For the first time, an international research team from the universities of Stuttgart, Innsbruck and Nottingham have succeeded in describing a quantum simulator realizable with current technology.
The theoretical physicists around Hendrik Weimer and Hans Peter Büchler from Stuttgart and Peter Zoller from Innsbruck present their results in Nature Physics.
The work goes back to a famous idea of Nobel laureate Richard Feynman. He realized that conventional computers lack the processing power to calculate the behavior of complex quantum systems. For the general description of a quantum spin system with 300 particles a computer would need more memory than there is available in the world; even if all the observable matter in the universe is processed into storage media. Therefore Feynman proposed to use a different quantum system as a quantum simulator. For this idea to work, the building blocks of the quantum simulator need to be controlled in a precise way in order to mimic the behavior of the simulated system.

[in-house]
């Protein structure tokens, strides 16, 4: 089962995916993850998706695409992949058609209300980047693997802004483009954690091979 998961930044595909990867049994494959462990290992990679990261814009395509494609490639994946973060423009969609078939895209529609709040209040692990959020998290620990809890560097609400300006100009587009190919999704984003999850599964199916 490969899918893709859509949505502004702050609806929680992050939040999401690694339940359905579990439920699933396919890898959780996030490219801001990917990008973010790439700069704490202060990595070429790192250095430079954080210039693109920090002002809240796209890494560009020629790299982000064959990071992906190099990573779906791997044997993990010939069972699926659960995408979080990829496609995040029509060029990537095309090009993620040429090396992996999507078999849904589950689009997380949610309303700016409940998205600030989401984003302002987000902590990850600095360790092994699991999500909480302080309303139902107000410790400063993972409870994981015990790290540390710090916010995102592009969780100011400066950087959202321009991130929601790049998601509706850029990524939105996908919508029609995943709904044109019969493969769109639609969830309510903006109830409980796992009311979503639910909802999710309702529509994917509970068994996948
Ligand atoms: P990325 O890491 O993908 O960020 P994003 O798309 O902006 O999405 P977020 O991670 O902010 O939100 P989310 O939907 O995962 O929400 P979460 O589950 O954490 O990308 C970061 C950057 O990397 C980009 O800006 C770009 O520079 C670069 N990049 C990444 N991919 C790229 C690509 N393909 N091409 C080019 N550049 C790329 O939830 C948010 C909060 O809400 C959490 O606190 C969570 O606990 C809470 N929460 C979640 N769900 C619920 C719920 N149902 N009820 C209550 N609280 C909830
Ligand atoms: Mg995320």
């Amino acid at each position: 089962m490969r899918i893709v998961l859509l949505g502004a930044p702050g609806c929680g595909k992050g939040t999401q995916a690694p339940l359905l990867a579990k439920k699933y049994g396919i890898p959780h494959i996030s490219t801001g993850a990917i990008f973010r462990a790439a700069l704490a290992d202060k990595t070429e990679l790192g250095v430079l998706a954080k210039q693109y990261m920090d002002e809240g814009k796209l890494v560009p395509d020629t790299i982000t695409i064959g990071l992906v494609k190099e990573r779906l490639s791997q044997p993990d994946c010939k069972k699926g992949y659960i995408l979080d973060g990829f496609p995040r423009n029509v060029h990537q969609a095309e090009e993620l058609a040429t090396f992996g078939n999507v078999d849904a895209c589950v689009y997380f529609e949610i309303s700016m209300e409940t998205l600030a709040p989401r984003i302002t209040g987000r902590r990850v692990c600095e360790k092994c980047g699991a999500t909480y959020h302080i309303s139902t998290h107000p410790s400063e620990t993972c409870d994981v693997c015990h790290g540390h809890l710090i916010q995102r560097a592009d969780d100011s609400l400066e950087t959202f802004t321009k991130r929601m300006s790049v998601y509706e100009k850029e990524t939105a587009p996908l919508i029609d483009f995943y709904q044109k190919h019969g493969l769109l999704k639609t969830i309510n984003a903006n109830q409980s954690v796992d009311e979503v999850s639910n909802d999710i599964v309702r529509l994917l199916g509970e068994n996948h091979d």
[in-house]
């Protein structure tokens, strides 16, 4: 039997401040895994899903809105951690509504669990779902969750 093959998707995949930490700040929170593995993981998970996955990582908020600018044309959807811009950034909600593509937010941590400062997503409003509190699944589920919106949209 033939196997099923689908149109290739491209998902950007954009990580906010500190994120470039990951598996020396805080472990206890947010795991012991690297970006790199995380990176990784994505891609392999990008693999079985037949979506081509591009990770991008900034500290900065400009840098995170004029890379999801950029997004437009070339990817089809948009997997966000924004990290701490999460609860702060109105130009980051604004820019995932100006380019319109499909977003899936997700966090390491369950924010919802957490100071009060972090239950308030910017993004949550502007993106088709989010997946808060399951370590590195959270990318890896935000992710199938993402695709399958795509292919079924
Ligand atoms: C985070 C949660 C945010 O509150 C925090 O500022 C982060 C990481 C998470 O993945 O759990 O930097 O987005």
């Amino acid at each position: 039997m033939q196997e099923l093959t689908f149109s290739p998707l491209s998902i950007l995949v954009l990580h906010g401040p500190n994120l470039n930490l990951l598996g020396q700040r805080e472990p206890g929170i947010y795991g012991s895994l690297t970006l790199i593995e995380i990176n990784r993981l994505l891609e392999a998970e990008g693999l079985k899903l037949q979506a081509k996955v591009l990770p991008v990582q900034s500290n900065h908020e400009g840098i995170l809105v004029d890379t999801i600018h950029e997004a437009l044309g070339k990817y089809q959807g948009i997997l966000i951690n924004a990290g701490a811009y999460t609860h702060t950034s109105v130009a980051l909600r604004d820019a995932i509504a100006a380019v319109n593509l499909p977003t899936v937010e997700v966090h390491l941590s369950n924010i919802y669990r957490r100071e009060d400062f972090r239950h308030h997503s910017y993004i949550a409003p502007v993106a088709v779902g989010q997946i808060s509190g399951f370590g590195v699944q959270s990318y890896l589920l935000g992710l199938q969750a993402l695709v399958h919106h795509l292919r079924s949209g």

The scientists led by Hans Peter Büchler and Peter Zoller have now been able to show that this level of control can be achieved using ultra-cold atoms in a highly excited Rydberg states. The team used the strong interactions between spatially close Rydberg atoms to tune the desired properties of the quantum simulator. "This method is a huge step towards the dream of a universal quantum simulator, which allows us to study the behavior of any other quantum system" says Büchler about the versatility of the Rydberg atoms.
Furthermore, the scientists were able show that the approach can also be used for a novel cooling technique. This allows for the creation of exotic states of matter such as a spin liquid, where magnetic order is absent even at very low temperatures. From their study physicists hope to gain novel insights about quantum many-body systems, having direct applications in condensed matter physics.
The work was conducted with in the transregional research center SFB/TRR 21 (Control of quantum correlations in tailored matter) and was supported by the German research foundation DFG and the Austrian science fund FWF.
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